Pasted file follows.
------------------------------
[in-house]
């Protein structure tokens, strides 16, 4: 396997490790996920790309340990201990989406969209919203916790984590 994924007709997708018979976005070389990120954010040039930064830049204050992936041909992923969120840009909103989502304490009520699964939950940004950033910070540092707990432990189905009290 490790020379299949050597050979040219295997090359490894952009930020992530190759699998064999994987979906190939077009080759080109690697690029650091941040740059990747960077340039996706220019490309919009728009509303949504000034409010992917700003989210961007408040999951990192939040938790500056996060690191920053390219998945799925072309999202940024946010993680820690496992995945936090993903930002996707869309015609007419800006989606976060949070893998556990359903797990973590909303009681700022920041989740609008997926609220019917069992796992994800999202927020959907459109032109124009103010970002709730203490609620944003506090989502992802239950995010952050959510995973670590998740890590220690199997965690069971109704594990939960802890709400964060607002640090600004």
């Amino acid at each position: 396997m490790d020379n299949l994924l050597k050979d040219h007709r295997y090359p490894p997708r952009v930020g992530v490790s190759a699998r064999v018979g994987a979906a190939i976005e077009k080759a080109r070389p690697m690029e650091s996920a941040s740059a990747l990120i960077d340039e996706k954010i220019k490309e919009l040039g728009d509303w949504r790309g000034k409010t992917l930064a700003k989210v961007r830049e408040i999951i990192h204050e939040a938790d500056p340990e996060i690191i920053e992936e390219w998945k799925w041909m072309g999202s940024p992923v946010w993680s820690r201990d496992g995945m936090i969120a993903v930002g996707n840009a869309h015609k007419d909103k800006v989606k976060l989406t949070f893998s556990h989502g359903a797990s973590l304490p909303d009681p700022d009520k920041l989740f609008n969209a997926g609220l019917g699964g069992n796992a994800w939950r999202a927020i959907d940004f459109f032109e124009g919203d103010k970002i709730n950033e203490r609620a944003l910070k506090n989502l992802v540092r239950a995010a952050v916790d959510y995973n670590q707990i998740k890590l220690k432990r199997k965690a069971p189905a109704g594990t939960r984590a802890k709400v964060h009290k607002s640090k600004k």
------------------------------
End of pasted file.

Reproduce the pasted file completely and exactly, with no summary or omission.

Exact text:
[in-house]
């Protein structure tokens, strides 16, 4: 396997490790996920790309340990201990989406969209919203916790984590 994924007709997708018979976005070389990120954010040039930064830049204050992936041909992923969120840009909103989502304490009520699964939950940004950033910070540092707990432990189905009290 490790020379299949050597050979040219295997090359490894952009930020992530190759699998064999994987979906190939077009080759080109690697690029650091941040740059990747960077340039996706220019490309919009728009509303949504000034409010992917700003989210961007408040999951990192939040938790500056996060690191920053390219998945799925072309999202940024946010993680820690496992995945936090993903930002996707869309015609007419800006989606976060949070893998556990359903797990973590909303009681700022920041989740609008997926609220019917069992796992994800999202927020959907459109032109124009103010970002709730203490609620944003506090989502992802239950995010952050959510995973670590998740890590220690199997965690069971109704594990939960802890709400964060607002640090600004």
């Amino acid at each position: 396997m490790d020379n299949l994924l050597k050979d040219h007709r295997y090359p490894p997708r952009v930020g992530v490790s190759a699998r064999v018979g994987a979906a190939i976005e077009k080759a080109r070389p690697m690029e650091s996920a941040s740059a990747l990120i960077d340039e996706k954010i220019k490309e919009l040039g728009d509303w949504r790309g000034k409010t992917l930064a700003k989210v961007r830049e408040i999951i990192h204050e939040a938790d500056p340990e996060i690191i920053e992936e390219w998945k799925w041909m072309g999202s940024p992923v946010w993680s820690r201990d496992g995945m936090i969120a993903v930002g996707n840009a869309h015609k007419d909103k800006v989606k976060l989406t949070f893998s556990h989502g359903a797990s973590l304490p909303d009681p700022d009520k920041l989740f609008n969209a997926g609220l019917g699964g069992n796992a994800w939950r999202a927020i959907d940004f459109f032109e124009g919203d103010k970002i709730n950033e203490r609620a944003l910070k506090n989502l992802v540092r239950a995010a952050v916790d959510y995973n670590q707990i998740k890590l220690k432990r199997k965690a069971p189905a109704g594990t939960r984590a802890k709400v964060h009290k607002s640090k600004k």